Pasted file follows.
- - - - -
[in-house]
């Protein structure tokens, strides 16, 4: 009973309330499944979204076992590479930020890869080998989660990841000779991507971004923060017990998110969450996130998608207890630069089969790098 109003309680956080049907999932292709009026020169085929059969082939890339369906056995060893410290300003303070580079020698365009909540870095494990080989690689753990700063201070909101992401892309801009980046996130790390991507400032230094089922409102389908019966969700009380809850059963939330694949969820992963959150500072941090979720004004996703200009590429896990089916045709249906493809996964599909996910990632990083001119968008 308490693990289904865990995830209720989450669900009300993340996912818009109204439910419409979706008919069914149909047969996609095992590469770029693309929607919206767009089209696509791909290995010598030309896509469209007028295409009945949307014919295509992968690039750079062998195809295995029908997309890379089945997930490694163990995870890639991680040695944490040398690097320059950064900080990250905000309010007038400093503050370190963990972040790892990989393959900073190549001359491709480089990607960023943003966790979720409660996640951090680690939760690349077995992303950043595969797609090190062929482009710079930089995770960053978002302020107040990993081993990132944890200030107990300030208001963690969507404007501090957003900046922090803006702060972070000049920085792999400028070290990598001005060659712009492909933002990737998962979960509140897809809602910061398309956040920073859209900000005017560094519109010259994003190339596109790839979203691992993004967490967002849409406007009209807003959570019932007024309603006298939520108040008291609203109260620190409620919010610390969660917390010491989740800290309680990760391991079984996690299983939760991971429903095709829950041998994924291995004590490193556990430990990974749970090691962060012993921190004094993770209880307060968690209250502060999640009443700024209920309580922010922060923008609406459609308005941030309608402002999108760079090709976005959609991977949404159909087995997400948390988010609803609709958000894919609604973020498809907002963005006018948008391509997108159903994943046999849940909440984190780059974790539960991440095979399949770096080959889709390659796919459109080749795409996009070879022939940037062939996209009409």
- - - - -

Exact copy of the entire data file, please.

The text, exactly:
[in-house]
């Protein structure tokens, strides 16, 4: 009973309330499944979204076992590479930020890869080998989660990841000779991507971004923060017990998110969450996130998608207890630069089969790098 109003309680956080049907999932292709009026020169085929059969082939890339369906056995060893410290300003303070580079020698365009909540870095494990080989690689753990700063201070909101992401892309801009980046996130790390991507400032230094089922409102389908019966969700009380809850059963939330694949969820992963959150500072941090979720004004996703200009590429896990089916045709249906493809996964599909996910990632990083001119968008 308490693990289904865990995830209720989450669900009300993340996912818009109204439910419409979706008919069914149909047969996609095992590469770029693309929607919206767009089209696509791909290995010598030309896509469209007028295409009945949307014919295509992968690039750079062998195809295995029908997309890379089945997930490694163990995870890639991680040695944490040398690097320059950064900080990250905000309010007038400093503050370190963990972040790892990989393959900073190549001359491709480089990607960023943003966790979720409660996640951090680690939760690349077995992303950043595969797609090190062929482009710079930089995770960053978002302020107040990993081993990132944890200030107990300030208001963690969507404007501090957003900046922090803006702060972070000049920085792999400028070290990598001005060659712009492909933002990737998962979960509140897809809602910061398309956040920073859209900000005017560094519109010259994003190339596109790839979203691992993004967490967002849409406007009209807003959570019932007024309603006298939520108040008291609203109260620190409620919010610390969660917390010491989740800290309680990760391991079984996690299983939760991971429903095709829950041998994924291995004590490193556990430990990974749970090691962060012993921190004094993770209880307060968690209250502060999640009443700024209920309580922010922060923008609406459609308005941030309608402002999108760079090709976005959609991977949404159909087995997400948390988010609803609709958000894919609604973020498809907002963005006018948008391509997108159903994943046999849940909440984190780059974790539960991440095979399949770096080959889709390659796919459109080749795409996009070879022939940037062939996209009409």